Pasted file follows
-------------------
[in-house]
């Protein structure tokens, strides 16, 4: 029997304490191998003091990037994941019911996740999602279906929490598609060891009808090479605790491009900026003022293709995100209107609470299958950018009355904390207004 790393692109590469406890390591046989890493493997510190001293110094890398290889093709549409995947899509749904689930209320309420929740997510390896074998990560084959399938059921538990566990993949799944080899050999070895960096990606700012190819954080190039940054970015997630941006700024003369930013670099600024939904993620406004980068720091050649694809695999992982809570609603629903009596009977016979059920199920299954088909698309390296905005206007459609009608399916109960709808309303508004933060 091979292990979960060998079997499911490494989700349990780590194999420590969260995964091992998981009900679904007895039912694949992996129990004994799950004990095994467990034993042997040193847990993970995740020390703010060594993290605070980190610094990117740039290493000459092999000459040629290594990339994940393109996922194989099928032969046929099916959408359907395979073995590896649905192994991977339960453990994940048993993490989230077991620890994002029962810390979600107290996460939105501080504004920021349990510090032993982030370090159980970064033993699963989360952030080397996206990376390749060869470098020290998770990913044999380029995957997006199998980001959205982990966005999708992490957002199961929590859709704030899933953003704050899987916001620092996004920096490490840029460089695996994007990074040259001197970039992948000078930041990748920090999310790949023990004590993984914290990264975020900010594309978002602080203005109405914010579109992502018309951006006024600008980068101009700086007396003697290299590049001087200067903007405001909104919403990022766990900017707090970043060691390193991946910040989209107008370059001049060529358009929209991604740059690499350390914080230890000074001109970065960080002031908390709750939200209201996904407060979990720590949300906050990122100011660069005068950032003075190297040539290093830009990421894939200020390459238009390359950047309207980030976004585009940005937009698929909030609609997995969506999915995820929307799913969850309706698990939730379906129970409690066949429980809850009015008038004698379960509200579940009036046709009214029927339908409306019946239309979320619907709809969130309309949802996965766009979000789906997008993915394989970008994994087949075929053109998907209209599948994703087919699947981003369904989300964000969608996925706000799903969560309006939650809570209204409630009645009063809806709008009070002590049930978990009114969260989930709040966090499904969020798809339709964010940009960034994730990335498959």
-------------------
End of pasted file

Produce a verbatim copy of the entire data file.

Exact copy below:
[in-house]
């Protein structure tokens, strides 16, 4: 029997304490191998003091990037994941019911996740999602279906929490598609060891009808090479605790491009900026003022293709995100209107609470299958950018009355904390207004 790393692109590469406890390591046989890493493997510190001293110094890398290889093709549409995947899509749904689930209320309420929740997510390896074998990560084959399938059921538990566990993949799944080899050999070895960096990606700012190819954080190039940054970015997630941006700024003369930013670099600024939904993620406004980068720091050649694809695999992982809570609603629903009596009977016979059920199920299954088909698309390296905005206007459609009608399916109960709808309303508004933060 091979292990979960060998079997499911490494989700349990780590194999420590969260995964091992998981009900679904007895039912694949992996129990004994799950004990095994467990034993042997040193847990993970995740020390703010060594993290605070980190610094990117740039290493000459092999000459040629290594990339994940393109996922194989099928032969046929099916959408359907395979073995590896649905192994991977339960453990994940048993993490989230077991620890994002029962810390979600107290996460939105501080504004920021349990510090032993982030370090159980970064033993699963989360952030080397996206990376390749060869470098020290998770990913044999380029995957997006199998980001959205982990966005999708992490957002199961929590859709704030899933953003704050899987916001620092996004920096490490840029460089695996994007990074040259001197970039992948000078930041990748920090999310790949023990004590993984914290990264975020900010594309978002602080203005109405914010579109992502018309951006006024600008980068101009700086007396003697290299590049001087200067903007405001909104919403990022766990900017707090970043060691390193991946910040989209107008370059001049060529358009929209991604740059690499350390914080230890000074001109970065960080002031908390709750939200209201996904407060979990720590949300906050990122100011660069005068950032003075190297040539290093830009990421894939200020390459238009390359950047309207980030976004585009940005937009698929909030609609997995969506999915995820929307799913969850309706698990939730379906129970409690066949429980809850009015008038004698379960509200579940009036046709009214029927339908409306019946239309979320619907709809969130309309949802996965766009979000789906997008993915394989970008994994087949075929053109998907209209599948994703087919699947981003369904989300964000969608996925706000799903969560309006939650809570209204409630009645009063809806709008009070002590049930978990009114969260989930709040966090499904969020798809339709964010940009960034994730990335498959």